The Financial Services Authority (FSA) primary role is to make retail markets for financial products and services work more effectively, and so help retail consumers to get a fair deal. In June 2006, the FSA created its Retail Distribution Review (RDR) programme which they are enacting in order to enhance consumer confidence in the retail investment market. The RDR has a target for full-implementation of 31 December 2012. The RDR is expected to have a significant impact on the way in which financial services are delivered to retail investors in the UK. The primary delivery mechanism of financial services to retail customers is via approximately 30,000 Independent Financial Advisers (IFAs) who are authorised and regulated by the FSA. They are expected to bear the brunt of the force of the RDR. Gold bullion is set to benefit from the axing of commission for IFAs and the implementation of the RDR “should be regarded as a game changer” for gold as an investment in the UK, according to the World Gold Council. Managing director of investment Marcus Grubb, says: “These extremely challenging times mean it’s impossible to quantify the risks for UK investors. They are facing an unprecedented combination of threats to their assets including extreme and unexpected market shocks that can trigger widespread value destruction.” “As UK investors reduce allocations to traditional investments such as equities and bonds and increasingly dash to cash, they face a double whammy, with the potential for stagnation of capital due to the lack of returns from cash and the increased possibility of inflation as a result of ongoing monetary stimulation.”
Appropriately coming just after today's Housing Starts data, which captured MSM headlines will blast was "the highest since 2008" is the following chart from this morning's Bloomberg Brief, which shows precisely the reason why "housing has bottomed" - and it has nothing to do with organic demand rising. No, it has everything with excess inventory once again starting to pile up, which means that the imbalance in the supply and demand curves is purely a function of shadow inventory being stocked away, and that there is once again no true clearing price.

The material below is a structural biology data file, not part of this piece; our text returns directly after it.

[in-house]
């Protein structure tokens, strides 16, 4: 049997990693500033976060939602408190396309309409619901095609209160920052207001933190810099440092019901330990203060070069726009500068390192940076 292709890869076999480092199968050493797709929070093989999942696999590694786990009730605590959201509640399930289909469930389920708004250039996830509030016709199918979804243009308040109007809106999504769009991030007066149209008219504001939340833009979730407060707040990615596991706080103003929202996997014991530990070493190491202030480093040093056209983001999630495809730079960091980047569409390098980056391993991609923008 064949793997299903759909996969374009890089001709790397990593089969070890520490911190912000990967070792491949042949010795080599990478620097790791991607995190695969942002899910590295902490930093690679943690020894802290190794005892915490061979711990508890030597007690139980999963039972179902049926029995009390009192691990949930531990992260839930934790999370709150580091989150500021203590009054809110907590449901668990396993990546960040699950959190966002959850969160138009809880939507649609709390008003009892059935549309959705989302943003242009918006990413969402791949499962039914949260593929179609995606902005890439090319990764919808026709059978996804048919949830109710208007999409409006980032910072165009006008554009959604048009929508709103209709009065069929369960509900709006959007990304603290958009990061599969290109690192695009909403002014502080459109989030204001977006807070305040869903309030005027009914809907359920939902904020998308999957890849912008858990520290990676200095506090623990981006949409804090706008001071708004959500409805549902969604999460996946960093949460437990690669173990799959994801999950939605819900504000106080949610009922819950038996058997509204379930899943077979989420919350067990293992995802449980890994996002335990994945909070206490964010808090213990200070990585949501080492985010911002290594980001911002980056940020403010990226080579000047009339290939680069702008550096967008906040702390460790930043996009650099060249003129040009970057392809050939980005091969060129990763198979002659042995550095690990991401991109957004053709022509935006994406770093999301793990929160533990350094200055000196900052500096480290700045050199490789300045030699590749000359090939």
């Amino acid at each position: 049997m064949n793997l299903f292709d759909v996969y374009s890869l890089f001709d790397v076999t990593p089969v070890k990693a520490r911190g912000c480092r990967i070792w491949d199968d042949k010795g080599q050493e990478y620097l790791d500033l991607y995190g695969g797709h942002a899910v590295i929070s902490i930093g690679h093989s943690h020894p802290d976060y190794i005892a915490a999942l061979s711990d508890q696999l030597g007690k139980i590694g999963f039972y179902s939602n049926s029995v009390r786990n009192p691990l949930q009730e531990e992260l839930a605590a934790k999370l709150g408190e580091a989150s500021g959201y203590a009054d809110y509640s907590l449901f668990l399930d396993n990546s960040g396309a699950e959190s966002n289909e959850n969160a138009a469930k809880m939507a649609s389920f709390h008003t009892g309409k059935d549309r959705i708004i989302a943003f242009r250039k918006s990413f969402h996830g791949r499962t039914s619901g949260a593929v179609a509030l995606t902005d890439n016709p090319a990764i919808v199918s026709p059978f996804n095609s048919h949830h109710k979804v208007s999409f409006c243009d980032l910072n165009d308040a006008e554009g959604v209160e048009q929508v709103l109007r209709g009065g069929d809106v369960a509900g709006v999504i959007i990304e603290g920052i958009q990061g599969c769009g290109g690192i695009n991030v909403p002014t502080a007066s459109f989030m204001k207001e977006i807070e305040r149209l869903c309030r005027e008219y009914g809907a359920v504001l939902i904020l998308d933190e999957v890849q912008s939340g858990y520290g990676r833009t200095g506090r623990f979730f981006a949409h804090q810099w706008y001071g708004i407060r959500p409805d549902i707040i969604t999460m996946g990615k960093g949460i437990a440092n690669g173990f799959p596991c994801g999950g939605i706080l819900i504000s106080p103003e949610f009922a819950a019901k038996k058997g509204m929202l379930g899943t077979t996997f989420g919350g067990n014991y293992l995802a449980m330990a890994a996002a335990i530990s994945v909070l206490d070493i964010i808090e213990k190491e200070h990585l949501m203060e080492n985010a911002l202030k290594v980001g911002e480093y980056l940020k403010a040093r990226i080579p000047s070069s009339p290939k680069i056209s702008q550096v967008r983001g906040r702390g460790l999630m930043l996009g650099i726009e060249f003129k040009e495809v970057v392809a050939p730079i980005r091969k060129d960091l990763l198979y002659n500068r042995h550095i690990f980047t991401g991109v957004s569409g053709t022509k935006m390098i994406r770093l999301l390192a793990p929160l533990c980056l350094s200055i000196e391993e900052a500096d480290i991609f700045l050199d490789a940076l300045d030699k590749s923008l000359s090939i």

Despite the world and their lemur believing that, with a self-referential EUR100 billion bailout (loan) for its banks and a ponzi guarantee scheme for its insolvent regions, all will be well and more debt fixes too much debt, Spanish 10Y yields are back near 7% and spreads over 575bps. The reason - simple - the backbone of their credit-fueled economic growth has crumbled and is now crumbling faster. As the FT reports today, Spain's housing and banking sectors continue to deteriorate, grim new government data showed Wednesday, providing the latest indication that the country's economy remains caught in a protracted recession. House prices declined at the fastest pace since the start of the crisis in the second quarter, the public ministry said, and bad loans increased for a 14th month in a row, the Bank of Spain reported. What is more worrisome is that in spite of a bank rescue plan (that is obviously tyet tto be implemented), bank deposits saw a record decline shrinking 5.75% from a year earlier. The vicious cycle of rising borrowing costs and continued economic recession prompted the International Monetary Fund earlier this week to predict that the downturn will last into next year. "This government can't decide between a good and a bad choice," Mr. Rajoy said. "This government has to choose between the bad and the even worse."